Filipa Limited is a non-trading company established in 1997 to act as a nominee in respect of 'Special Purpose Vehicle' companies for which it held shares. I believe the value of the shares corresponds to amounts raised through Section 481, and the individual shares in the listing below are given a cost of €2.00 each.

Filipa was based at the legal firm Matheson Ormsby Prentice. Here is a listing of Filipa's nominee share holdings as of 31 December 2008. It is a sizeable proportion of Irish film and TV production over a twelve month period and the total cost of the shares listed is very considerable. It comes to €82,812,002 - or let's just call it €83m.
[click to enlarge]

There's a lot of interesting information here that doesn't often come into the public domain. You'll see that the last entry in the list is Simsala Grimm Ltd but since there is no record of a company of that name, and since the number of shares corresponds with that later filed by Abbeygate Productions Ltd, and since MOP has filed much of the documentation for Abbeygate with the CRO I am of the belief that this is what became Abbeygate Productions Ltd but that the name was not updated in this Filipa filing.

I am also of the belief that the projects listed were all facilitated by Anglo Irish Bank in raising Section 481 finance. This is lent credence because Filipa Ltd is named in the schedule (ref 255) attached to S.I. No. 15 of 2010 ETHICS IN PUBLIC OFFICE (PRESCRIBED PUBLIC BODIES, DESIGNATED DIRECTORSHIPS OF PUBLIC BODIES AND DESIGNATED POSITIONS IN PUBLIC BODIES) (AMENDMENT) REGULATIONS 2010. *

Filipa Ltd is listed in the schedule among the many subsidiaries of Anglo Irish Bank Corporation Ltd which (as we are unlikely to forget) had been taken into public ownership by that time. It may be in this context that Ernst & Young resigned as auditors to Filipa Ltd on 16 March 2010.

The listing of Filipa nominee share holdings for Simsala Grimm (sic) is 1,229,739 shares at a total cost of €2,459,478. This you would expect is the Section 481 financing mechanism to be utilised in the Irish spend on Simsala Grimm II.

You would then expect the SPV company, Abbeygate Productions Ltd, to be neatly wound up and consigned to the dusty archives. What you might not expect - and what I find hard to understand - is a Statutory Declaration filed with the CRO dated as recently as January, 2011 as follows... [click to enlarge]

This may well be standard procedure, tell me if it is. But given the state of finances at Magma European Scripting House Ltd it seems potentially problematic, particularly since the company's most recent annual accounts were for 2007.

Within a couple of months Magma European Scripting House Ltd/Magma Films had called a creditors meeting for March 18 and the extent (if not the detail) of its difficulties became more generally known. If this in-house, inter-company transaction was underway at the time (and not due to be concluded until after July 31st) might that be why Magma Films' creditors have yet to receive a detailed account of the company's affairs?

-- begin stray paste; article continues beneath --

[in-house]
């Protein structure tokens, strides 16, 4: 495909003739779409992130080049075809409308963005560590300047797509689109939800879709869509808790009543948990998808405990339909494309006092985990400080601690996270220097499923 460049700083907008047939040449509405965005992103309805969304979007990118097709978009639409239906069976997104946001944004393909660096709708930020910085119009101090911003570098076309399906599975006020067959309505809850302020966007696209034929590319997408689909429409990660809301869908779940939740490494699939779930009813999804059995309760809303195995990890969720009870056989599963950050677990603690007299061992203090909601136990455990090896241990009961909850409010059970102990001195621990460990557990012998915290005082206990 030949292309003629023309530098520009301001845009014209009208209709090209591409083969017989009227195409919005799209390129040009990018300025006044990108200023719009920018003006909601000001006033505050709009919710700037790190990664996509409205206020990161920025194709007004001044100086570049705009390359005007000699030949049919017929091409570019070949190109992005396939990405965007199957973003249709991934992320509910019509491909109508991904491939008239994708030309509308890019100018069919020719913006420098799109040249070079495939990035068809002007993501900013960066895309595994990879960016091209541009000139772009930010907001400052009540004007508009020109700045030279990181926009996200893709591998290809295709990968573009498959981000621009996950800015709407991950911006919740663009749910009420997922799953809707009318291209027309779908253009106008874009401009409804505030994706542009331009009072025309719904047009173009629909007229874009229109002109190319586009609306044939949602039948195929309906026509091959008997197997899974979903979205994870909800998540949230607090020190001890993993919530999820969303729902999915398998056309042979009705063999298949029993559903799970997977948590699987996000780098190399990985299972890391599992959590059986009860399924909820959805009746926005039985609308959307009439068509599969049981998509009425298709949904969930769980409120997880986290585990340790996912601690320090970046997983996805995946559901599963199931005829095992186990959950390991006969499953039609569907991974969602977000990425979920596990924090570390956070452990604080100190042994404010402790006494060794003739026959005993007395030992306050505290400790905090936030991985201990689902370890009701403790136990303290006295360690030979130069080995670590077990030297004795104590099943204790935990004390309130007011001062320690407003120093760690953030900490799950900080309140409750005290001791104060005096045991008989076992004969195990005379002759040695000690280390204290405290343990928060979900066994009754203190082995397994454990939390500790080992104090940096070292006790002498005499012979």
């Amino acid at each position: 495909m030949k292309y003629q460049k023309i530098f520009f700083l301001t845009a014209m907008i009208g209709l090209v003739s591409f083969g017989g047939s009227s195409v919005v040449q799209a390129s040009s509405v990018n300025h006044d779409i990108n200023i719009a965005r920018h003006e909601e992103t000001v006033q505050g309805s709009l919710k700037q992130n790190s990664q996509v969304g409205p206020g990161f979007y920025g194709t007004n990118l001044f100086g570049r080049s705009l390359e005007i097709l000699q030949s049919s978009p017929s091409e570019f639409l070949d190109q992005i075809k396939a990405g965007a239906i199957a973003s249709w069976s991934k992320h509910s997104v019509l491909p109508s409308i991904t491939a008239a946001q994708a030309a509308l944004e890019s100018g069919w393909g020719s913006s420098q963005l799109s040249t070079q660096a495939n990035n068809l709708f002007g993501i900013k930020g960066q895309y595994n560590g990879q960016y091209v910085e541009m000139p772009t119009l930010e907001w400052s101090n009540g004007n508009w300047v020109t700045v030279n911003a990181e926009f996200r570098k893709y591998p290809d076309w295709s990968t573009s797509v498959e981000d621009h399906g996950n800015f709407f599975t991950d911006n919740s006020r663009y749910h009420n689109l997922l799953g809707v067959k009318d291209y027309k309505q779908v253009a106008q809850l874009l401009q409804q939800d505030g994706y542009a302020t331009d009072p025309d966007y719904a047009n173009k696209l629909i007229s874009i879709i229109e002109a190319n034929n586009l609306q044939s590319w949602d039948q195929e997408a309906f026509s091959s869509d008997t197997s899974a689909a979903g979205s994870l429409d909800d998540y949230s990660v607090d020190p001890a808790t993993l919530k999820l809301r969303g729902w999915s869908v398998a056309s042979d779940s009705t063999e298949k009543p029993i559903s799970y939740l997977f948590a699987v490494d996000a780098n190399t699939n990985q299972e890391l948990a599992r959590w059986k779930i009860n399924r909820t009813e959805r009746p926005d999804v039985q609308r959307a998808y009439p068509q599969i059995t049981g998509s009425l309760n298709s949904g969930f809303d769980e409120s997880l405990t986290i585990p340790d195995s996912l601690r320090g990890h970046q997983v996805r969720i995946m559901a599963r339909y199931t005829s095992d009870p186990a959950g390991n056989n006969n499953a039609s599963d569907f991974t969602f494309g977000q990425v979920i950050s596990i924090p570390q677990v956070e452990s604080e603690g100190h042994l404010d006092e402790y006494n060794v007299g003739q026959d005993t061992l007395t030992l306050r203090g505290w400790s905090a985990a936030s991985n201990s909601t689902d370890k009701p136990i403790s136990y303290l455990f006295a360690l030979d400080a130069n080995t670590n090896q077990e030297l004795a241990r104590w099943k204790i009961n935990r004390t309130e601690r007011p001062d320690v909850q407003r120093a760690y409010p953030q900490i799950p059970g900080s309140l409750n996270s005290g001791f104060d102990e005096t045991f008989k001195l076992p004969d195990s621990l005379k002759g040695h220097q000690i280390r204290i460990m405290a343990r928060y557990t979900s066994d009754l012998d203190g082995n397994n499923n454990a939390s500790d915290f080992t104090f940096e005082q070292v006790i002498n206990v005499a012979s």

You will note that the number of Non-Voting Ordinary Shares in Abbeygate to be redeemed via the arangement with Magma European Scripting House Ltd is 1,229,739, the exact number of shares in the Filipa listing for Simsala Grimm. Perhaps this is the usual way in which ownership in a project is vested back in the producing company. Although in this case the company has debts of millions of euro, including debts to Anglo Irish Bank and the Revenue.

As I mentioned earlier, Magma European Scripting House Ltd/Magma Films was the Irish co-producer on Simsala Grimm 2 with Millimages in France and Greenlight Media in Germany. Irish co-production on European animation (where the Irish party has not originated the project) tends to be concerned primarily with producing the English language version. I wonder what the Irish spend on this project amounted to and why it took so long to complete.

Something must have concerned one of the co-production partners, Millimages, because it registered a charge against Magma European Scripting House Ltd in September 2009. This was the 22nd charge registered against the company at that time. [click to enlarge]

* Thanks to Gavin Sheridan at for this source.

Tuesday, September 13, 2011

Dear Ralph...

Thank you for your reply which I posted here yesterday. I was happy to post it but find that many questions remain unanswered.

Here's a page from Magma European Scripting House Ltd/Magma Films own publicity material which gives some idea of the corporate complexity which creditors are trying to understand. See all of the different companies! [click to enlarge]

You see, there is no mention of Magma European Scripting House Ltd at all. And one might therefore be forgiven for thinking that Magma Films was the company group name and that the other companies were subsidiaries.

But, as you say, Magma Films is not a limited company, it is a trading name. But is it a trading name solely of Magma European Scripting House Ltd?

Of course this information (still on the Magma website today) is probably somewhat dated now. It was accurate in early 2008, which is around the time that Niko - Way to the Stars aka The Flight Before Christmas was completed.